A sudden onset of symptoms occur 5-7 days after ingestion of fish. Initial symptoms include lethargy and anorexia. Peaking of temperature between 104-107 in the first two days and then slowly returns to normal. Persistent vomiting by the fourth day. There is bloody diarrhea within a few days of vomiting onset. The diarrhea is often bright yellow color. There are enlarged lymph nodes. In the acute stages, gastrointestinal symptoms are quite similar to canine parvovirus. Nasal and ocular symptoms can resemble canine distemper. If left untreated, SPD has a mortality rate of up to 90%. Treatment is supportive to maintain hydration as well as antibiotic therapy to kill the disease producing organism. Dogs that survive are immune. It is preventable by cooking all fish before feeding your dog. If you are outdoors hiking or camping or live near streams and rivers were salmon spawn, keep a close eye on your dog on don’t let your pet run free to insure that no fish carcasses are ingested. Please see your vet immediately if you suspect your dog has ingested raw salmon.

    From Chicken of the Sea Salmon Processing:

    Fish Receiving Fish are delivered to canneries frozen, with heads, eggs and viscera already removed. Quality evaluations are performed during unloading, which include monitoring the temperature and condition of the fish and conducting sensory evaluations. Fish found unacceptable are rejected.
    Cold Storage Fish are maintained at temperatures near 0F until needed for processing.
    Thawing Thawing is conducted under controlled conditions to preserve fish quality. Additional sensory evaluations are performed at this time.
    Pre-cooking Acceptable fish are placed on racks and transferred to large ovens where they are cooked sufficiently to facilitate cleaning of the fish.
    Cleaning After pre-cooking, each fish is cleaned by hand and inspected for quality attributes. The cleaning operation consists of removing the tails, fins, skin, bones and dark flesh portions.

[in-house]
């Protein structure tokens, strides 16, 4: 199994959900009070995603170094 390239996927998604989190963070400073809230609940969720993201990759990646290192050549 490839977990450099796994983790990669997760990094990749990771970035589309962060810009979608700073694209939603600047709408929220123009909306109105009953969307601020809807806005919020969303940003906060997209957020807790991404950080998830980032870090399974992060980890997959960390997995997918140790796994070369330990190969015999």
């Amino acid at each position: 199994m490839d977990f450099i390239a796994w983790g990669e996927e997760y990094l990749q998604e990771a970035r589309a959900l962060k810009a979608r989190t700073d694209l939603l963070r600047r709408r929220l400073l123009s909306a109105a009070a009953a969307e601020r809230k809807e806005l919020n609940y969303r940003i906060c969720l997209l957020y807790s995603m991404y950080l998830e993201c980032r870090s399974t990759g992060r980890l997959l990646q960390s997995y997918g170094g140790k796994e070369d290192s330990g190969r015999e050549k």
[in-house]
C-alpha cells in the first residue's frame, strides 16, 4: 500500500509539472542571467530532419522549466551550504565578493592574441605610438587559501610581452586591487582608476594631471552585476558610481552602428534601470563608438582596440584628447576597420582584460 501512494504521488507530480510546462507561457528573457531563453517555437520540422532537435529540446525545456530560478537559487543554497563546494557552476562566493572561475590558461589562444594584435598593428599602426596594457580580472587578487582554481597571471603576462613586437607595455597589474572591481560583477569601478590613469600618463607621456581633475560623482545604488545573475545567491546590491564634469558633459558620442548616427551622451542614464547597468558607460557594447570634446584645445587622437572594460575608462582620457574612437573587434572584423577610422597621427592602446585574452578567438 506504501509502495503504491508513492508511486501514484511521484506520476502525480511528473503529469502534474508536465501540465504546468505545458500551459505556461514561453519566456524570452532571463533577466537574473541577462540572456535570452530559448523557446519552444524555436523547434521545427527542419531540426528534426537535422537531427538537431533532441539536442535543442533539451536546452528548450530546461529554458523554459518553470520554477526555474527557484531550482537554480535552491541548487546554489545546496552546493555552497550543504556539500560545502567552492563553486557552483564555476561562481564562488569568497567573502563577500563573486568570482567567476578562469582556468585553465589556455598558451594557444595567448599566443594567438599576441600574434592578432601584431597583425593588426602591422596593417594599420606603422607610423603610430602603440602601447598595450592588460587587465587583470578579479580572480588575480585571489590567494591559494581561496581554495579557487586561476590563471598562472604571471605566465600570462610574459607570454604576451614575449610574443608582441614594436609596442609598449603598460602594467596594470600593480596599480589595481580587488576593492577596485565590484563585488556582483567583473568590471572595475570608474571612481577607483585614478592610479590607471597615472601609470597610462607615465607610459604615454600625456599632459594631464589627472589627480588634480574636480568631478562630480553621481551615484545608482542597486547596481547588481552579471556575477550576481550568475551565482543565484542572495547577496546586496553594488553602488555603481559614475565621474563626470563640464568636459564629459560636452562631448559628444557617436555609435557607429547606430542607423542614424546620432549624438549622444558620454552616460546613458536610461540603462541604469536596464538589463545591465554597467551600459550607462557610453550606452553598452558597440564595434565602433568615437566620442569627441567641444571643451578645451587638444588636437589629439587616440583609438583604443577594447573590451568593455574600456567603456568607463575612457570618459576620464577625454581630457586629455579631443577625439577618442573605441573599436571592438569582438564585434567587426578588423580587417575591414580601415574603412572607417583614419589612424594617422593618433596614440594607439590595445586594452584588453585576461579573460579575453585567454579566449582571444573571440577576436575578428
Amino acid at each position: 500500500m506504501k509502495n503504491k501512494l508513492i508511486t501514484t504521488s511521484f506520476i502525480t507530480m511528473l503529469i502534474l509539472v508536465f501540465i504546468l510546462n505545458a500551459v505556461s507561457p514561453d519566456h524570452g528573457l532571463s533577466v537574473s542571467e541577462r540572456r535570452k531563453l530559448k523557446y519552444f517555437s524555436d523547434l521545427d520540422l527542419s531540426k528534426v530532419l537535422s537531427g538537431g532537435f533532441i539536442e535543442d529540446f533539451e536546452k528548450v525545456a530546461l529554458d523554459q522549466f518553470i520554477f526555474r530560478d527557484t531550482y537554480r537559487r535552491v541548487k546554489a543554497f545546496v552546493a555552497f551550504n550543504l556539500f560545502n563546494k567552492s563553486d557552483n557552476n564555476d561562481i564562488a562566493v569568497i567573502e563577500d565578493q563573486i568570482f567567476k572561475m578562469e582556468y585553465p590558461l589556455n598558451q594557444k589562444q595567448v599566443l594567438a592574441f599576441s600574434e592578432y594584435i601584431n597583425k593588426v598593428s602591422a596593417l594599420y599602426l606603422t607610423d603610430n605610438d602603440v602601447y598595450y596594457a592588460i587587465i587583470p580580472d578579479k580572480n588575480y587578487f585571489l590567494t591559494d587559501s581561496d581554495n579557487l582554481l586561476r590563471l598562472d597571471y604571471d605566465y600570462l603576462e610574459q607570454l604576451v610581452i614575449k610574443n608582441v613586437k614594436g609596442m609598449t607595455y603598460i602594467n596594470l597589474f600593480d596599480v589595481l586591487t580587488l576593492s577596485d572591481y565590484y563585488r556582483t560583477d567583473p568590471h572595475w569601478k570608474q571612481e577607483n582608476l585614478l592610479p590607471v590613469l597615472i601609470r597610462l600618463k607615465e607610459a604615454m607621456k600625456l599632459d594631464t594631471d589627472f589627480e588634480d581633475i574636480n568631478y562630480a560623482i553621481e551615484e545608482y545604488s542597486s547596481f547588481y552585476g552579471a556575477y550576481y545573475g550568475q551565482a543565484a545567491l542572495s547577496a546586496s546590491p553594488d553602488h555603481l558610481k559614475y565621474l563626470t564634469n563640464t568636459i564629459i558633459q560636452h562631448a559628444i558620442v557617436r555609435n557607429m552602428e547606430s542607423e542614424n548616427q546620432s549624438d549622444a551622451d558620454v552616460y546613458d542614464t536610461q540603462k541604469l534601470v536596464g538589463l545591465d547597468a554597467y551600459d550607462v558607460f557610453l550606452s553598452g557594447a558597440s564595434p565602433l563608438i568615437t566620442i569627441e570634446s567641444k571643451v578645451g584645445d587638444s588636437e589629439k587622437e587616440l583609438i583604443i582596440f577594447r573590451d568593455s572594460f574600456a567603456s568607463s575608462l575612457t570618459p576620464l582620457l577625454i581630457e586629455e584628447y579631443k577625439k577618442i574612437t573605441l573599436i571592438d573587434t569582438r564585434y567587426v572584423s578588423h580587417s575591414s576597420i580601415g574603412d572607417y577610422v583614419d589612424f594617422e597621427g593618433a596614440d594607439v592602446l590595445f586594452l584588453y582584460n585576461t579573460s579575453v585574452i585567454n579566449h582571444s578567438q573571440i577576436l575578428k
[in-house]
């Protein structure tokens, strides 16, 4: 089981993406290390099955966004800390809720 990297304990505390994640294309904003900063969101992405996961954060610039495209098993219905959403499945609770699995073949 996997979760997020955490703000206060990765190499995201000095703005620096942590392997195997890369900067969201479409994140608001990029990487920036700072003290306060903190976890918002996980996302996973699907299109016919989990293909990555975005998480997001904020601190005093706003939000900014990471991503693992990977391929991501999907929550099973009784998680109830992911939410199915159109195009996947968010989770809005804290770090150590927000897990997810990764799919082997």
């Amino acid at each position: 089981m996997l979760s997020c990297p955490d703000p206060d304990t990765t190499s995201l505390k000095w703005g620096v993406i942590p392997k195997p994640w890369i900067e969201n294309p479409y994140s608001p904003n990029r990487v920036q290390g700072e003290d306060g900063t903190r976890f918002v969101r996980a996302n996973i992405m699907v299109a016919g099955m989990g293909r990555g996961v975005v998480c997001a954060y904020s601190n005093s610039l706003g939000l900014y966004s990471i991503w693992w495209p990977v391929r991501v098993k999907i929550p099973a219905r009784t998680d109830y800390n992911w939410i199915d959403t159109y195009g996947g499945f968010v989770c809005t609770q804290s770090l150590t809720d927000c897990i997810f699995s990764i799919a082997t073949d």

Can Filling Cleaned salmon are fed into filling machines where prescribed amounts of fish are placed into cans. Via a separate system, empty cans are conveyed to filling machines after having been inverted and flushed with air jets and/or water sprays.
    Ingredient Addition Cans are conveyed past points where prescribed amounts of water and salt (as needed) are added.
    Can Sealing Filled cans are conveyed to sealing machines where lids are put in place and the cans hermetically sealed. Each can or lid is affixed with a permanent production code that identifies plant, product, date packed and other pertinent information. The integrity of the hermetic seal is evaluated at frequent intervals during processing to ensure product safety.
    Thermal Processing Sealed cans are retorted (cooked) under pressure utilizing process time and temperature schedules designed by processing experts to render the product commercially sterile. All aspects of thermal processing are strictly monitored and controlled.
    Finished Product Evaluation Samples of each finished production code receive qualitative (e.g., color, odor, flavor, texture, and cleaning) and quantitative evaluations prior o being released for labeling.
    Labeling & Casing Product lots meeting finished product evaluation criteria are delivered to labeling lines where they are labeled and cased. Cased products are appropriately marked with information necessary to facilitate product tracing.
    Warehousing & Shipping Cased products are shipped or staged in warehouses for later shipment.

    Thanks for asking, Sylvia!

  2. I saw your article on Ten good human foods for your dogs recently. One of the “good” foods listed was fish, salmon specifically. A week or two later I saw an article on human foods that are toxic to dogs, and salmon was one of those on the “toxic” list.
    Could you clarify? Thanks